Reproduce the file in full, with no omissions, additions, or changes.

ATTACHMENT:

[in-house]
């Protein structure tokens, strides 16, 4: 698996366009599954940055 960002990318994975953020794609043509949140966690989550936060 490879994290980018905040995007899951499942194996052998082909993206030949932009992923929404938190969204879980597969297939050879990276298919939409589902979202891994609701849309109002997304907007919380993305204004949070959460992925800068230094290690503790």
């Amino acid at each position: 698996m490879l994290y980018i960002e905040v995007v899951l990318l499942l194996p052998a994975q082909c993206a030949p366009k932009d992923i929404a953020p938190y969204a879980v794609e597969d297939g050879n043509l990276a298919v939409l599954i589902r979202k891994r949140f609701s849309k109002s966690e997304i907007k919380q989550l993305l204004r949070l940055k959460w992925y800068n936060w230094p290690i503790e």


[in-house]
């Protein structure tokens, strides 16, 4: 698996366009599954940055 960002990318994975953020794609043509949140966690989550936060 490879994290980018905040995007899951499942194996052998082909993206030949932009992923929404938190969204879980597969297939050879990276298919939409589902979202891994609701849309109002997304907007919380993305204004949070959460992925800068230094290690503790």
């Amino acid at each position: 698996m490879l994290y980018i960002e905040v995007v899951l990318l499942l194996p052998a994975q082909c993206a030949p366009k932009d992923i929404a953020p938190y969204a879980v794609e597969d297939g050879n043509l990276a298919v939409l599954i589902r979202k891994r949140f609701s849309k109002s966690e997304i907007k919380q989550l993305l204004r949070l940055k959460w992925y800068n936060w230094p290690i503790e």